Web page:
During each field season since 2009 approximately 200 samples have been collected from roughly 40 sampling locations. Samples from seven to fifteen of these sites are collected by YRITWC staff—depending on levels of community participation, funding, and other support. Community members collect all other samples (see Figure 2). Community members participating in the water-quality program in Alaska are often Tribal Environmental Coordinators funded through the Environmental Protection Agency's Indian General Assistance Program. In Canada, participating community members typically work for the Lands and Resources department of their First Nation government. Water-quality field measurements include pH, specific conductance (a measure of the total ion load of the water), water temperature, and dissolved oxygen content—in addition to the collection and processing of a suite of water samples for laboratory analyses by the USGS. The YRITWC staff in Fairbanks, Alaska and Whitehorse, Yukon Territory, coordinate sample shipment from the communities and complete post-processing of the samples. The water-quality samples are then shipped to the USGS National Research Program laboratories in Boulder, Colorado where they are analyzed for dissolved organic carbon, greenhouse gases including carbon dioxide and methane, major ions, nitrogen species and phosphate, trace metals, and water isotopes.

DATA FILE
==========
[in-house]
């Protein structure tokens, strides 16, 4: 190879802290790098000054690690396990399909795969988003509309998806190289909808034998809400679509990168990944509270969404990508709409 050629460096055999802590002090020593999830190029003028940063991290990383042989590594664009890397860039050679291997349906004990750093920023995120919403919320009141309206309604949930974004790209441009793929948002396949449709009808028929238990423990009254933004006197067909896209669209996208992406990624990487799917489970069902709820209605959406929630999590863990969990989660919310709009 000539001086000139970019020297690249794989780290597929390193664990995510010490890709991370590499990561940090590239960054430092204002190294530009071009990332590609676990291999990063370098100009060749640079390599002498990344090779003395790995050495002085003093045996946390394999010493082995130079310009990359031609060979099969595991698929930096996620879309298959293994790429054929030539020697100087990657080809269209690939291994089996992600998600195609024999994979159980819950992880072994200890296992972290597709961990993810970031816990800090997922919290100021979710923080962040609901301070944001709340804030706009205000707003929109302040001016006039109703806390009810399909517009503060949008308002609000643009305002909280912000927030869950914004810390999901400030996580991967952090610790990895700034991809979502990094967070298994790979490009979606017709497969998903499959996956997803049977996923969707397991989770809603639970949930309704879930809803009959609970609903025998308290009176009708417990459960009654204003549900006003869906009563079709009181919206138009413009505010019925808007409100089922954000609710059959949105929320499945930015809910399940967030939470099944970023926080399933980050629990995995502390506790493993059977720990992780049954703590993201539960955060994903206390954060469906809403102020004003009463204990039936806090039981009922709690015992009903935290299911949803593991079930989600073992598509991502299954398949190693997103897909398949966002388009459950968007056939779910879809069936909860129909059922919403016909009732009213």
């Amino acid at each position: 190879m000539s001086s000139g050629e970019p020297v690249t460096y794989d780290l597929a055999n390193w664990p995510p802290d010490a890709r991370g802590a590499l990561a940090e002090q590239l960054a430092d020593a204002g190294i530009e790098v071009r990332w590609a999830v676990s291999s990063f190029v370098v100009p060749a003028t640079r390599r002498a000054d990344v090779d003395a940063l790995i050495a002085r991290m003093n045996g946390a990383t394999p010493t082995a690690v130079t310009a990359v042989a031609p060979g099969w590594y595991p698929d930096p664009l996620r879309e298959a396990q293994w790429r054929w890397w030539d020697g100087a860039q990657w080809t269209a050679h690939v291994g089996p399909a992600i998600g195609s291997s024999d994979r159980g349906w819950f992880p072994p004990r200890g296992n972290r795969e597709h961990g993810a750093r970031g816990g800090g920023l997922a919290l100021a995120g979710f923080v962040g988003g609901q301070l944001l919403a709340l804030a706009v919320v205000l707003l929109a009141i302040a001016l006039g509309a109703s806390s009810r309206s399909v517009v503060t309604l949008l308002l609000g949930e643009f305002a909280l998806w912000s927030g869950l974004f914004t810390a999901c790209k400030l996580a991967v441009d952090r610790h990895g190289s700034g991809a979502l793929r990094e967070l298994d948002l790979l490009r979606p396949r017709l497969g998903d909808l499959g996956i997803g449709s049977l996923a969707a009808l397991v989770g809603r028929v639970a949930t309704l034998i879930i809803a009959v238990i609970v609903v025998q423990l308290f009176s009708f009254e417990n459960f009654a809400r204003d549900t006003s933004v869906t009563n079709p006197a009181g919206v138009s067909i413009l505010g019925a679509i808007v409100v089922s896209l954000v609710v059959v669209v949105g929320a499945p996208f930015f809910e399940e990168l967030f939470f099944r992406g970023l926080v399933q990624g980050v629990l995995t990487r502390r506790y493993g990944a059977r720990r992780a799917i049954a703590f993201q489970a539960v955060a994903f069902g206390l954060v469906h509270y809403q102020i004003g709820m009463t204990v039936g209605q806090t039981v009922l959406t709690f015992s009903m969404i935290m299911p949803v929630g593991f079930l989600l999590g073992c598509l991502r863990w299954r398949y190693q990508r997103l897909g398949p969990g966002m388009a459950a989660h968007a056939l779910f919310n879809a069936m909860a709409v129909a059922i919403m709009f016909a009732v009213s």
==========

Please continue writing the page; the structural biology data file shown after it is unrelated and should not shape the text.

The USGS-YRITWC partnership has yielded six years of data collection thus far, adding to existing USGS datasets. This joint effort has resulted in a nearly continuous dataset since 1979 at some sampling locations and is augmenting hydrologic information collected at USGS fixed stations (see Figure 1). The USGS and YRITWC jointly published a USGS Open-File Report with data from all samples collected from 2006-2008 and plan to publish data from 2009-2012. In 2009 a Memorandum of Understanding (MOU) was signed by the acting director of the USGS and YRITWC board members reinforcing the partnership with renewal expected at the 2013 biennial YRITWC summit meeting (see Figure 3).